What Are Some Best Practices in Handling Virtual Audits?
Dr. Sophie Vaillot is the Head of Global Regulatory Affairs at Nobel Biocare Systems who is responsible for the overall regulatory compliance including regulatory strategy planning and execution – FDA pre-submission meetings, 510(k), CE marking and global market access as well as life cycle management activities. Dr. Royth von Hahn is the Global Head of TUV SUD‘s Business Unit “Medical and Health Services (MHS)” who is responsible for a network of around 600 experts and a portfolio of lifecycle services for medical devices, from product design to risk management and approval.
The EU commission is calling for authorities to allow notified bodies to conduct virtual audits of medical devices and in vitro diagnostics during the COVID-19 pandemic. Effectively handling the virtual audits in compliance with the EU MDR is still a challenge for many organizations. During our webinar discussion titled “Taking Advantage of the EU MDR Delay in Uncertain Times: Optimizing Your Medical Device RA/QA Strategy”, Dr. Sophie & Dr. Royth spoke specifically about some of the best practices in handling the virtual audits.
Why should you watch this video?
- This video provides tips and techniques for effective virtual audits in compliance with EU MDR which can support ongoing operations and improve audit effectiveness during unusual times
- Notified Body perspective: Virtual audit preparation & considerations
- Understand the beneficial tactics you can use in a virtual audit
- Understand the regulatory guidelines for virtual audits and how you can have the best virtual audit experience. Explore how Covid-19 will change the processes of audits moving forward.
A full transcript of the Q&A is available to download (and to read below) and just press play to watch the clip now.
Dr. Sophie Vaillot on Best Practices for Virtual Audits – EU MDR
Well, maybe I can just share some insights because we have actually gone through several virtual audits very recently. And the answer is something that I can relate to right to right now due to my web camera not working (laughing), but it is making sure that all the IT portions of the Audit are taken care of. That is, knowing which system you’re going to use, making sure that you can test it with the auditors, and doing all of this a couple of days before the audit to make sure there are no issues. What we have found to be very helpful is making sure we have shared folders which are available to the auditors. And also that we prepare as much information as we can ahead of time so it doesn’t take ages to download or retrieve. This is also so the information can be easily accessible with clear organization, like for the chat communication of the different teams. Virtual Audits are not much different I would say, compared to a regular audit in terms of preparations, but the I.T. side and managing the availability of all the different participants can be a bit more challenging. So far, it has worked well from all sides, and the NBs have provided us with some good feedback about how it was organized. So, now Dr. Royth might have some perspective from the notified bodies point of view.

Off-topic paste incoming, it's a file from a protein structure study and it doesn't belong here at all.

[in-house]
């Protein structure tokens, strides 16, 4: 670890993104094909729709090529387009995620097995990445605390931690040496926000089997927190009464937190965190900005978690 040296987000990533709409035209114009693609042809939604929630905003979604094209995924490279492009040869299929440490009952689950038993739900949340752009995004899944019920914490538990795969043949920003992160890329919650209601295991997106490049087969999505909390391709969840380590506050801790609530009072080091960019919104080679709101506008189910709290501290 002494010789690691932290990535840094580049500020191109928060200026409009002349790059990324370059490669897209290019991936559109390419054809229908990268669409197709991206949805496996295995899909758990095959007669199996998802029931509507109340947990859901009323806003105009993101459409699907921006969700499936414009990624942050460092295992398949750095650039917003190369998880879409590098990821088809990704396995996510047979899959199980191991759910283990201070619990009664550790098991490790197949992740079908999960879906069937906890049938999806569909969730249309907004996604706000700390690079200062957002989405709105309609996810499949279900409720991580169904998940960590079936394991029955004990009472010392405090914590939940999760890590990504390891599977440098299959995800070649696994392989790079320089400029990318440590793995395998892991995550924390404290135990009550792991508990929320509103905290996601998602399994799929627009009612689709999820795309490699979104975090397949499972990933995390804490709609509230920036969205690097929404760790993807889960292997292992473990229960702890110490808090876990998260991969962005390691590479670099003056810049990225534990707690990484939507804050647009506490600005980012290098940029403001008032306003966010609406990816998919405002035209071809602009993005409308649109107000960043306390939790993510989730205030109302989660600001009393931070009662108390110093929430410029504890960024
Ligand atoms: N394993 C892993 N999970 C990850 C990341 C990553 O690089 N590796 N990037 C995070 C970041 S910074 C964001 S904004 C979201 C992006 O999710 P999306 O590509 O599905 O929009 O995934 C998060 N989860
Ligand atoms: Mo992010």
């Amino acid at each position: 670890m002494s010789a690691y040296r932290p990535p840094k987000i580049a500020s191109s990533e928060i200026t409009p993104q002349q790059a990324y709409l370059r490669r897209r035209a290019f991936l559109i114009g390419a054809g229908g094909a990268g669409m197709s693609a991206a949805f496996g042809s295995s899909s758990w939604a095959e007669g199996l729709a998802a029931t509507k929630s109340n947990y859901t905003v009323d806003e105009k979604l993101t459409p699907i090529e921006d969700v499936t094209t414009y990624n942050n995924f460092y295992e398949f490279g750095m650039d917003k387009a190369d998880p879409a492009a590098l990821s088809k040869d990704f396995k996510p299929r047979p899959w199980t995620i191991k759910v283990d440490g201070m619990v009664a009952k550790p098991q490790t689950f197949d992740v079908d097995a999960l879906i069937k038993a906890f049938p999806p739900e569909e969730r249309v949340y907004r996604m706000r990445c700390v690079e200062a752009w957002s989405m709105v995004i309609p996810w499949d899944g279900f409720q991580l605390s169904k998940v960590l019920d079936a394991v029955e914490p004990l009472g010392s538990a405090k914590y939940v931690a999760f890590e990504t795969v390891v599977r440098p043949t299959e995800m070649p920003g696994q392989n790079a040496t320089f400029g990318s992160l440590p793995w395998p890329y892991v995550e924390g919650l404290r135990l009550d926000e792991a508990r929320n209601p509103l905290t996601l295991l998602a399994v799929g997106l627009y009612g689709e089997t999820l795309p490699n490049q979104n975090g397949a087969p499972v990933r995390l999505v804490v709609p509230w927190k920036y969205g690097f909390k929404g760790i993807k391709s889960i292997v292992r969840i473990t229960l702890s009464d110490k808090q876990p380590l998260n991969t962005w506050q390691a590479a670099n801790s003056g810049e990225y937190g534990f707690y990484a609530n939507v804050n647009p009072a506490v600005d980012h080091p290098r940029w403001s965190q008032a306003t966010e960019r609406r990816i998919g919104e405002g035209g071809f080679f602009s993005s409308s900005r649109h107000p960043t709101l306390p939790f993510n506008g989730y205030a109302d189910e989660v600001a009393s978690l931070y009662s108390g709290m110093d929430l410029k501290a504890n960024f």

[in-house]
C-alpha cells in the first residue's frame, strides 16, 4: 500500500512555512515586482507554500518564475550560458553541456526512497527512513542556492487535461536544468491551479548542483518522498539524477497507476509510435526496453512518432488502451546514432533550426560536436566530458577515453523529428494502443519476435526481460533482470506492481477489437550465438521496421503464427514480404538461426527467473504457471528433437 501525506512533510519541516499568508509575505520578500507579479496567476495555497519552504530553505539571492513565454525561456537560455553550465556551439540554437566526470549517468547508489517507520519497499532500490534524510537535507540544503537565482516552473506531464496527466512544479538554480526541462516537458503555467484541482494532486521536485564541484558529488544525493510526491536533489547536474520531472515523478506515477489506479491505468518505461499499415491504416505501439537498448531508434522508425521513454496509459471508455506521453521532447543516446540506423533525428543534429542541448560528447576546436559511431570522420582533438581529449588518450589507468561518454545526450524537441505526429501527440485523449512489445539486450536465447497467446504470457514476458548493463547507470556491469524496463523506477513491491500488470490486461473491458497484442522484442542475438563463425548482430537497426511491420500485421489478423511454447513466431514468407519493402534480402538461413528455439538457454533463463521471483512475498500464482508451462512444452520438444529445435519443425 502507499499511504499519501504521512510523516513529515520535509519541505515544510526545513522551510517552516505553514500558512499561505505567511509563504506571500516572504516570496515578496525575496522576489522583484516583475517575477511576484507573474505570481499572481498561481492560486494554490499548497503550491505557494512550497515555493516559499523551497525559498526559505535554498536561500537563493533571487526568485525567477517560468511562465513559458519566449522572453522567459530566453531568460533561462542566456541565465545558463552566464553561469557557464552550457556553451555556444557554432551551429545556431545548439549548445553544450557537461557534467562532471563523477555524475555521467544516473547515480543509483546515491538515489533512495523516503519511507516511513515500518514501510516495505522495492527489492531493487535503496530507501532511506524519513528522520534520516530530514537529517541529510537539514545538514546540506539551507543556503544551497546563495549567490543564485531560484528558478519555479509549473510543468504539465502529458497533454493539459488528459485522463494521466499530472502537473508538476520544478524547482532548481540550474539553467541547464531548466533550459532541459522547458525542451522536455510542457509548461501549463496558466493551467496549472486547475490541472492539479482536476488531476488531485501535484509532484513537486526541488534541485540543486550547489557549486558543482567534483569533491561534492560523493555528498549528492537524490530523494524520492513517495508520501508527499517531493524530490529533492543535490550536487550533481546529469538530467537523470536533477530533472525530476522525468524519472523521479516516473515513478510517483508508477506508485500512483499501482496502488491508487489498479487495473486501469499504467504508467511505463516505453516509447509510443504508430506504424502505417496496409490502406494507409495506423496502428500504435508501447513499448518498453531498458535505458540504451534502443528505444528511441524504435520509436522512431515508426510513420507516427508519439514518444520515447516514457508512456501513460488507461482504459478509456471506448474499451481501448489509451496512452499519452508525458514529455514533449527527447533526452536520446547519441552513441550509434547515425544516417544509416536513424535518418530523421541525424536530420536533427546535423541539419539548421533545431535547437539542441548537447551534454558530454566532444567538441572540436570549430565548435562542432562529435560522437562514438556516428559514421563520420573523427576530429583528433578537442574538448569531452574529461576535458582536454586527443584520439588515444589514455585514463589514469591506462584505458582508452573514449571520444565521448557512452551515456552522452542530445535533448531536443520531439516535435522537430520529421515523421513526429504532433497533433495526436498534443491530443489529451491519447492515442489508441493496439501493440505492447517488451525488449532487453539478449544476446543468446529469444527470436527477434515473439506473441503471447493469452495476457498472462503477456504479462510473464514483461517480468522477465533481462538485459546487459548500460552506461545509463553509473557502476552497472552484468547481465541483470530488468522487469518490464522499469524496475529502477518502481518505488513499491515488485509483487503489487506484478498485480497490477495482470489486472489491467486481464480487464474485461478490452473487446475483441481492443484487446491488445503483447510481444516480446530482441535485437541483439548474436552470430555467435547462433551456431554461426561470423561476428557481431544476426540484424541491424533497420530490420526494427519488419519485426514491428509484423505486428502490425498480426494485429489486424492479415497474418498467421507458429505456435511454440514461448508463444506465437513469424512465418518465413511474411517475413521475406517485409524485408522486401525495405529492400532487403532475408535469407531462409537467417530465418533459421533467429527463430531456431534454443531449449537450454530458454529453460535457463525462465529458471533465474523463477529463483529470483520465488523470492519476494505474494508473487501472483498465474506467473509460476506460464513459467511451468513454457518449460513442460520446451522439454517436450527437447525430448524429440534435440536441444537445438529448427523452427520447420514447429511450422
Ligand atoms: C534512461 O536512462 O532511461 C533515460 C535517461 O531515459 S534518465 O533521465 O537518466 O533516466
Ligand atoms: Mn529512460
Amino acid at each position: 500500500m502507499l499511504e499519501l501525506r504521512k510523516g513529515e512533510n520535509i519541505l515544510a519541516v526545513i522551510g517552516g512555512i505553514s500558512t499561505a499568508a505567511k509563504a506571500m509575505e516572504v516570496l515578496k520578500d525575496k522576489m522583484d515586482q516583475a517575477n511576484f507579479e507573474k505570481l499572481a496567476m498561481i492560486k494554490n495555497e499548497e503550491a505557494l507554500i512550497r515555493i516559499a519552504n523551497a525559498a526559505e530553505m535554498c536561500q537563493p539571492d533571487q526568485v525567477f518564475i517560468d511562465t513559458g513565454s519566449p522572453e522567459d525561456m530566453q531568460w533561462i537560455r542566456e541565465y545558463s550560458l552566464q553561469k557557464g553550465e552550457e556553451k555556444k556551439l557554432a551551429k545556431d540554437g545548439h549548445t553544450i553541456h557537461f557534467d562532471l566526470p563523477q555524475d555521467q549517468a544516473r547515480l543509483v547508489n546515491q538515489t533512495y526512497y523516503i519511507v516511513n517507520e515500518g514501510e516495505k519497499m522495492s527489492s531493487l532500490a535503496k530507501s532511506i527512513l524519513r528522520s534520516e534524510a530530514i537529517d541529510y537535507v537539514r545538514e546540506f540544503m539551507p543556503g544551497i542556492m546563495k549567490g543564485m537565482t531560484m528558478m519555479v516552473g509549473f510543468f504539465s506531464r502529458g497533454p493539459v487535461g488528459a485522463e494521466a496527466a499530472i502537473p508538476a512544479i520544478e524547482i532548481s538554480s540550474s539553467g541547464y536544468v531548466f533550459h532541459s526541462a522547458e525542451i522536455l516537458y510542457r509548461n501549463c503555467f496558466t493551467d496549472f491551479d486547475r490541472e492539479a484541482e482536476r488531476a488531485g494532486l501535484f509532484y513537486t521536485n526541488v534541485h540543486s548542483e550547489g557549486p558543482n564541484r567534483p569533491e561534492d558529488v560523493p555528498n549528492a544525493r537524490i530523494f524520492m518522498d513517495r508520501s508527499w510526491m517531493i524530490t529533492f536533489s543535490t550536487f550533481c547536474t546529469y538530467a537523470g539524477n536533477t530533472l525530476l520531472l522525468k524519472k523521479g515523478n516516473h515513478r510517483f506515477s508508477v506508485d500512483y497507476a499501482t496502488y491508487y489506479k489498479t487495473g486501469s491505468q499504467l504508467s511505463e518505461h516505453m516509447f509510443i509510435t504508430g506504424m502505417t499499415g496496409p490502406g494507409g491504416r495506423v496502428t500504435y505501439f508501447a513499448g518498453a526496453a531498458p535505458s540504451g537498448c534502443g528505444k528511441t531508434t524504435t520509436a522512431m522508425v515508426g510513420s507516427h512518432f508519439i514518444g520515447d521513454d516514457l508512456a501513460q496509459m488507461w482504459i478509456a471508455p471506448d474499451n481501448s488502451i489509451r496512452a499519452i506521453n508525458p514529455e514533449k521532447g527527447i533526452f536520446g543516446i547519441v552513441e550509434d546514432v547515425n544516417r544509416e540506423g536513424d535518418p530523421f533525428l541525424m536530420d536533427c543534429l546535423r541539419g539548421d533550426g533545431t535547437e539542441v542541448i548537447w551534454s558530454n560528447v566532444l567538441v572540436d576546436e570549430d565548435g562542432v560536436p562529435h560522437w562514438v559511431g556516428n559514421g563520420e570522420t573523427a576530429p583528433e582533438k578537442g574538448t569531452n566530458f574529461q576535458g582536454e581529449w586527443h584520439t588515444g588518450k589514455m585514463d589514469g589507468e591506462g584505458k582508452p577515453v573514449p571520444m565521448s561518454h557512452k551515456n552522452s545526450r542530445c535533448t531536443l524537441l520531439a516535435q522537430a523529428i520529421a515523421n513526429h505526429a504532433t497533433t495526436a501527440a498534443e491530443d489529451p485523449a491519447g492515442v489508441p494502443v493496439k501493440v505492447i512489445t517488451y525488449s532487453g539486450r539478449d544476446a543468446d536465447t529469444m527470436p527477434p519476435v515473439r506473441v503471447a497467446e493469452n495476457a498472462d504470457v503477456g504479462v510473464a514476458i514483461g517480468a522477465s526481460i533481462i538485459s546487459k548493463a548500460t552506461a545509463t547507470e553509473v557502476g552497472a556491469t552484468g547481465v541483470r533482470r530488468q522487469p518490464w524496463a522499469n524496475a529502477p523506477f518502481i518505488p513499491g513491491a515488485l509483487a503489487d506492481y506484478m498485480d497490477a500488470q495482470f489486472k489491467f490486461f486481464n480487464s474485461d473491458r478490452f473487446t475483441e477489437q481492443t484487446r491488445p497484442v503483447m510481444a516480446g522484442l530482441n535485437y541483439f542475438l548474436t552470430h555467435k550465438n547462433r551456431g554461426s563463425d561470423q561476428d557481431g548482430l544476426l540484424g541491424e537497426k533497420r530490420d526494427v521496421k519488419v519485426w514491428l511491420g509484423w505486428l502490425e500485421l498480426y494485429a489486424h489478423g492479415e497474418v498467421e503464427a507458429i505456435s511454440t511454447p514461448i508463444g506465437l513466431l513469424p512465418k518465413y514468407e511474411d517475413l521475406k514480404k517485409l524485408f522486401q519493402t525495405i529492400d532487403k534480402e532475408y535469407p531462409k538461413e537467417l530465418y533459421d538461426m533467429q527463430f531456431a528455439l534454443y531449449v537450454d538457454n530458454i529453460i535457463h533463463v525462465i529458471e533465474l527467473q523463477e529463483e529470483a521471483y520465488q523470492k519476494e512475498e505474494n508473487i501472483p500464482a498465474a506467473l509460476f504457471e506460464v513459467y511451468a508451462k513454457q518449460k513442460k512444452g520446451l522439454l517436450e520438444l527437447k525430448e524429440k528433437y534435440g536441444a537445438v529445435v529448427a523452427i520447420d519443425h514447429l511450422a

Dr. Royth von Hahn on Best Practices for Virtual Audits – EU MDR
Yeah, I share the same experience here. Preparation is one of the most important things, not only for the technical side, also for the documents that are to be reviewed or discussed. It definitely makes sense to prepare that in advance. It is also important to have a good understanding of the scheduling, especially for larger manufacturers, who typically have teams of two or three auditors doing things in parallel. So, availability of the right people needs to be lined up in preparation for the precise scheduling, and it is even more important if you have time zone challenges. For most aspects of virtual audits, we do not see much difference, especially if there is a well-established system already in place. There are limitations of course, when it comes to production, especially like clean room audits, or various specific aspects of production where it is limited what we can do remotely. But other than that, so far it has been quite smooth with the remote audits we have performed. However, it’s important to understand that one of the major obstacles for the MDR transition currently, is that we are not allowed to do initial MDR audits in a remote setup. That, at least from our perspective, is the biggest obstacle in really managing the transition into the MDR. Since we cannot rely on previous assessments, and we have to do everything on site for the initial audit, this basically where the current MDR projects get to a full stop.